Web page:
In defense of the beauty bias.

From a review by Lindsay Beyerstein of Deborah Rhode’s The Beauty Bias:

It should go without saying that discrimination on the basis of appearance is unjust, especially when it comes to features individuals have little or no control over.

Should it really “go without saying”?

Why is discrimination on the basis of appearance more unjust than discrimination on the basis of, say, personality or intelligence?

In the opening paragraph of her review, Beyerstein concedes that discrimination may be permitted in situations where “looks are directly relevant to…job performance”. I assume she’s referring to jobs like modelling, or acting, or stripping.

But if it’s true that people are more comfortable around attractive people, wouldn’t appearance always be relevant to job performance?

When building a workforce, it’s considered normal to screen out employees based on an intuitive sense that their personality will be a poor fit in the office. If a boss can reject me because I’m too shy, or too brassy, or too socially awkward, isn’t it just as logical to reject me because my misshapen nose will make my co-workers uncomfortable?

Perhaps Beyerstein would say that I can change my personality, but not my misshapen nose. I would say just the opposite. It’s much easier for an ugly person to get a nose job than it is for a shy person to get a personality overhaul.

What about intelligence? Once again, I don’t see how discrimination against the dumb is less unjust than discrimination against the ugly. Beyerstein points out that,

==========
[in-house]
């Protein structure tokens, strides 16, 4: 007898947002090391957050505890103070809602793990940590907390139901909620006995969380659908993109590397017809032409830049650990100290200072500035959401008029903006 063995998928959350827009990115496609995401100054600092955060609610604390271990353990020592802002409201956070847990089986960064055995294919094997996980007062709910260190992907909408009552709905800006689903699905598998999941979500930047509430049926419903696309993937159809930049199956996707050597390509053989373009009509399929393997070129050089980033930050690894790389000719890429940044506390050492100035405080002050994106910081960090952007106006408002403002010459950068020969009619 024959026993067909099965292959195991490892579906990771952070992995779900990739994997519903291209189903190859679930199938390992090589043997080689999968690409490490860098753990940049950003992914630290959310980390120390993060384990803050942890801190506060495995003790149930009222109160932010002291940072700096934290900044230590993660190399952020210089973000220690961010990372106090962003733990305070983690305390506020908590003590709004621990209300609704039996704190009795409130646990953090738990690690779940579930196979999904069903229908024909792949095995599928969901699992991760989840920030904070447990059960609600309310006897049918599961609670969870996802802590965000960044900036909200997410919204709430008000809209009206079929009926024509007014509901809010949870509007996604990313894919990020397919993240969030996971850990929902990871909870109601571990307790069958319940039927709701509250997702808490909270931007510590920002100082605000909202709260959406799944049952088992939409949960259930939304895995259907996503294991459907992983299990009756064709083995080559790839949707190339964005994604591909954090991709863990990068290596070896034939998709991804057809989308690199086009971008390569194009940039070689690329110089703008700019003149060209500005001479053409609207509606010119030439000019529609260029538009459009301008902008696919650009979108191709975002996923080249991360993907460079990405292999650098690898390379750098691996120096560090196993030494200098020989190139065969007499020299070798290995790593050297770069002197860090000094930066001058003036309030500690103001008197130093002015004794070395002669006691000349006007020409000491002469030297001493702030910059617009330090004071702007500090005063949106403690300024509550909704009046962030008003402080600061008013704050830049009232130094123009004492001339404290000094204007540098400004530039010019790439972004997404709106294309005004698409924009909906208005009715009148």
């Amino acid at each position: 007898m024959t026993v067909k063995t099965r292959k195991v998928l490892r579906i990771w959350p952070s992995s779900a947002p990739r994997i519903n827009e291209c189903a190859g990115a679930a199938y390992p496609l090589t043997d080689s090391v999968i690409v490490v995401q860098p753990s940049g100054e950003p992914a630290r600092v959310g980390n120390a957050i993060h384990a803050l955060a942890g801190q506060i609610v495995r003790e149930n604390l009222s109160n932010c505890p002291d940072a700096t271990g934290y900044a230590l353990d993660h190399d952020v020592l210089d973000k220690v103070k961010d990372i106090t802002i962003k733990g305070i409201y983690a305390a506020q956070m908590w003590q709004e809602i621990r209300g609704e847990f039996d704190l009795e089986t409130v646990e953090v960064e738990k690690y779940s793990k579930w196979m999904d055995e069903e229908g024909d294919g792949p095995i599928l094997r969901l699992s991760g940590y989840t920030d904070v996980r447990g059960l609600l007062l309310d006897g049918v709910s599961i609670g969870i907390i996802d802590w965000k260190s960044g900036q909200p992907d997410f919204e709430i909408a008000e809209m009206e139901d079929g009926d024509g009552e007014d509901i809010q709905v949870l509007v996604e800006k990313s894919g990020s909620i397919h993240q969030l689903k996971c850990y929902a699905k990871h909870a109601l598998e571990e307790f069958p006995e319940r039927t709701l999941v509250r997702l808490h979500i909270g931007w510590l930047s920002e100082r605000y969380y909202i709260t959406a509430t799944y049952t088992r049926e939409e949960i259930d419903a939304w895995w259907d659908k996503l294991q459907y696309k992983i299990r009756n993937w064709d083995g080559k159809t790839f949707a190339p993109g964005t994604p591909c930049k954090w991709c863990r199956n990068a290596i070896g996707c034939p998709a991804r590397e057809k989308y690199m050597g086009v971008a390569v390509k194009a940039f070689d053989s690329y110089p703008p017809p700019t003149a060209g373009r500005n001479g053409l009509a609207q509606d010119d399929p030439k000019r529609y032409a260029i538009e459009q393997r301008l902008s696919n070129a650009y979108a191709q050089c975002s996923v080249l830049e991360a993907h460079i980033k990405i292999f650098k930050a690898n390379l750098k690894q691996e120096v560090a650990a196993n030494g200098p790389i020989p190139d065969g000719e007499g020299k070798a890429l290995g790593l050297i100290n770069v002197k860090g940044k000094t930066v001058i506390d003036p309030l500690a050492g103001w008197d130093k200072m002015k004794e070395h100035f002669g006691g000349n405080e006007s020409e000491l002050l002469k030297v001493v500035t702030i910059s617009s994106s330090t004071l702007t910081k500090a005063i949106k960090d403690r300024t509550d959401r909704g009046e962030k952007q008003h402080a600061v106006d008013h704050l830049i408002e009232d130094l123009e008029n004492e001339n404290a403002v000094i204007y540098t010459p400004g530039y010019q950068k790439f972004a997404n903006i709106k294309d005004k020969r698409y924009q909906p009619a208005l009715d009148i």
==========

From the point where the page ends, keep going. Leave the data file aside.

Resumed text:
Obese women earn 12% less than their thinner counterparts with comparable qualifications. Obese women are more likely to live in poverty, even after controlling for other factors.

I’m pretty sure if you subbed in the word “dumb” where “obese” appears in the preceding paragraph, it would be equally true. In fact I’d venture that low intelligence is an even greater predictor of poverty than obesity. Why is it fair that dumb people are allowed to languish in menial jobs while smart people enjoy scholarships and high-paying careers?

Intelligence is not evenly distributed. Some people are born with a great deal of it. Most of us have to make do with a little. Sure, I can compensate by hard work and study, but no matter how earnestly I plow through A Brief History Of Time, I’m never going to be Stephen Hawking.

How, then, can a meritocracy based solely on intellectual capacity be just? Why should I earn half the salary of my smarter friends, solely because of an accident of birth?

If I were a dumb, good-looking person, I would resent the attempts of smart people like Lindsay Beyerstein (Master of Philosophy, Tufts University) and Deborah Rhode (Doctor of Law, Yale University) to take away the one competitive advantage I’ve got.

M.

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